A key part of Harry’s work revolves around generational spending patterns. Americans see spending peak when they reach the ages of 46-50, and bleed off from there. He blends this perspective in with historical data on demographics and some traditional Eliot Wave Analysis to produce one of the most refined long term views in the marketplace.

The big problem is that we have 90 million baby boomers followed by only 70 million “echo boomers”. Falling family sizes from the1940’s onward are going to come back to haunt us. Adjust for the falling earnings of the next generation, and their net consumer spending could drop by half. As I am fond of telling those who attend my strategy lunches, don’t plan on selling your house to your kids, especially if they are still living in the basement.

Stocks.  (SPX), (QQQ), (EEM). Stock markets on crack are about to join Lindsey Lohan and Charlie Sheen in rehab. Harry didn’t bat an eyelash when he looked me straight in the eye and told me that the Dow was going to 3,300 by 2014. The only unknown is weather the crash starts now, or whether liquidity manufactured by the Federal Reserve can keep the party going for another six months. Put a gun to Harry’s head, and he’ll tell you that the peak isn’t coming until August. But the smart money is getting out, with the put/call ratio, great leading indicator, rocketing to 1.9 in February.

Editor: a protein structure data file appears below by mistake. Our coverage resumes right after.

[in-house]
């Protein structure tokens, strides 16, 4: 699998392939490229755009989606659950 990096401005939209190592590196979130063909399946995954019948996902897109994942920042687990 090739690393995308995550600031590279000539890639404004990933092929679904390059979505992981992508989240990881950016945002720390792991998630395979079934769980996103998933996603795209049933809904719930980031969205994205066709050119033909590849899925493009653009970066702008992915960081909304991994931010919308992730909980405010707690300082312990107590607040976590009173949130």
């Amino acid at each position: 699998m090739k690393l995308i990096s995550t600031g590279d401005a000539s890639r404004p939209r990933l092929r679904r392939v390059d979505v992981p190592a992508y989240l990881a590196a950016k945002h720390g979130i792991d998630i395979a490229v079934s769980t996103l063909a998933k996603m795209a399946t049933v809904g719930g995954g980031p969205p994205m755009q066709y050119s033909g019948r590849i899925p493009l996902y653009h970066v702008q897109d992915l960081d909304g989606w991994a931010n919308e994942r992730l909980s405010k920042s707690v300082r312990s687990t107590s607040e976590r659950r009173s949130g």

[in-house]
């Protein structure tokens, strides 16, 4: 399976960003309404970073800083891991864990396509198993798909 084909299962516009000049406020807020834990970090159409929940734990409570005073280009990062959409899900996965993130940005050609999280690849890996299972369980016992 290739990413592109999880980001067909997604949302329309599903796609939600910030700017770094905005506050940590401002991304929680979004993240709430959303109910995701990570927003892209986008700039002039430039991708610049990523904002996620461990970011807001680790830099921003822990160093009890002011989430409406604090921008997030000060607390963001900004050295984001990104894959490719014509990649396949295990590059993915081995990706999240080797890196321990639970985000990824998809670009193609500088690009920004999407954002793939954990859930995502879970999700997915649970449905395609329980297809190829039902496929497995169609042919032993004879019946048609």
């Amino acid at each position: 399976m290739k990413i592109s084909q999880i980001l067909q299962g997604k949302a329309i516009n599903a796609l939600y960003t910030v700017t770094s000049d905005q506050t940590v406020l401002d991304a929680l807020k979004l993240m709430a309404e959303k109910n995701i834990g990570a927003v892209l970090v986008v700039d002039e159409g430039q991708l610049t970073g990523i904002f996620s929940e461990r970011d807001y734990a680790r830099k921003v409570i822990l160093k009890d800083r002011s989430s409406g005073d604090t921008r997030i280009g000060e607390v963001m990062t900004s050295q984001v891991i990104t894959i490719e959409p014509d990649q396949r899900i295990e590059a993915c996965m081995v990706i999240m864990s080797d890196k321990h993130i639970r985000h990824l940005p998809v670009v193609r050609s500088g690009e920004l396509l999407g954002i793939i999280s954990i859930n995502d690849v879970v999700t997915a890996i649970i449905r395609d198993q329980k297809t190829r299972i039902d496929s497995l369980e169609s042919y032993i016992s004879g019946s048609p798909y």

There will be no place to hide, as this will be a global event, and that reallocation towards more defensive sectors will be a waste of time. The Australian stock market will vaporize from 6,000 to 1,000, while Hong Kong will get pared back from 24,000 to 8,000. China is the greatest bubble and could take the biggest hit. The rising middle class will not take their first ever big recession lightly, and coming political turmoil is a given. Canada, with a great resource base behind it, a new government, and rising interest rates, will hold up better than most.

Bonds. While hard times for equities are ahead, bonds are about to enjoy the second coming. The traditional flight to safety bid is about to come back with a vengeance. The wholesale destruction of vast quantities of debt through default is having the unintended consequence that it is creating a bond shortage. Here we are, over two years into this recovery and the ten year Treasury bond is yielding 3.26%? Conditions for bonds are about to dramatically improve, and a 2% yield for this paper is potentially on the menu.